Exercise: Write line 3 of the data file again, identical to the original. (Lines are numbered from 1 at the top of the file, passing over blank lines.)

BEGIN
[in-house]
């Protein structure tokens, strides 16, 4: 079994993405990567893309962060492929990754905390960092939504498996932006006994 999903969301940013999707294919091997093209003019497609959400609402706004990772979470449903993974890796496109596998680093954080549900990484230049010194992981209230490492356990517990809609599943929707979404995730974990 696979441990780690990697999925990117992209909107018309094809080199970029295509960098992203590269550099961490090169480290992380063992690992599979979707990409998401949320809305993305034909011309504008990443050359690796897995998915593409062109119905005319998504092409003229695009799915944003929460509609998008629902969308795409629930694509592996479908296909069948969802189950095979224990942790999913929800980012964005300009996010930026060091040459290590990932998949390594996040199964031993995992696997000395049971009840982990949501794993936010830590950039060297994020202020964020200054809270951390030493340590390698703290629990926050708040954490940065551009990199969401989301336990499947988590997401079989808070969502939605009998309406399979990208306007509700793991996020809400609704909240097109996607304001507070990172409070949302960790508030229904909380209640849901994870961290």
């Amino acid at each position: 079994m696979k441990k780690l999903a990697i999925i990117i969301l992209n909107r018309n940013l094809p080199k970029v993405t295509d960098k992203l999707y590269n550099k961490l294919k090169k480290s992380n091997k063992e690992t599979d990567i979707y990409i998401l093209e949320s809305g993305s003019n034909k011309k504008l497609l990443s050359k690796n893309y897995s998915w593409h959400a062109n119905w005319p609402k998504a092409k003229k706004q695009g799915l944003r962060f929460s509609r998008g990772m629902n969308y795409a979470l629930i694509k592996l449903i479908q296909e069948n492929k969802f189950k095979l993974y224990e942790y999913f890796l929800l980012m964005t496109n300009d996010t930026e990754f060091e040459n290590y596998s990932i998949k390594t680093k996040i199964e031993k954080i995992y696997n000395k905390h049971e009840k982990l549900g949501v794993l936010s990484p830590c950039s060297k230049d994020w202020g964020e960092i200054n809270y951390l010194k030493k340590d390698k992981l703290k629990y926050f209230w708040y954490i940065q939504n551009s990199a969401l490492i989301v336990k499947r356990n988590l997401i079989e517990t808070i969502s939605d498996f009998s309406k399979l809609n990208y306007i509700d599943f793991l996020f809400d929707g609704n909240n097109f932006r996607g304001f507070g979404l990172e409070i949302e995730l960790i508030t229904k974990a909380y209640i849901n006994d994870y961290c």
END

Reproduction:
């Amino acid at each position: 079994m696979k441990k780690l999903a990697i999925i990117i969301l992209n909107r018309n940013l094809p080199k970029v993405t295509d960098k992203l999707y590269n550099k961490l294919k090169k480290s992380n091997k063992e690992t599979d990567i979707y990409i998401l093209e949320s809305g993305s003019n034909k011309k504008l497609l990443s050359k690796n893309y897995s998915w593409h959400a062109n119905w005319p609402k998504a092409k003229k706004q695009g799915l944003r962060f929460s509609r998008g990772m629902n969308y795409a979470l629930i694509k592996l449903i479908q296909e069948n492929k969802f189950k095979l993974y224990e942790y999913f890796l929800l980012m964005t496109n300009d996010t930026e990754f060091e040459n290590y596998s990932i998949k390594t680093k996040i199964e031993k954080i995992y696997n000395k905390h049971e009840k982990l549900g949501v794993l936010s990484p830590c950039s060297k230049d994020w202020g964020e960092i200054n809270y951390l010194k030493k340590d390698k992981l703290k629990y926050f209230w708040y954490i940065q939504n551009s990199a969401l490492i989301v336990k499947r356990n988590l997401i079989e517990t808070i969502s939605d498996f009998s309406k399979l809609n990208y306007i509700d599943f793991l996020f809400d929707g609704n909240n097109f932006r996607g304001f507070g979404l990172e409070i949302e995730l960790i508030t229904k974990a909380y209640i849901n006994d994870y961290c």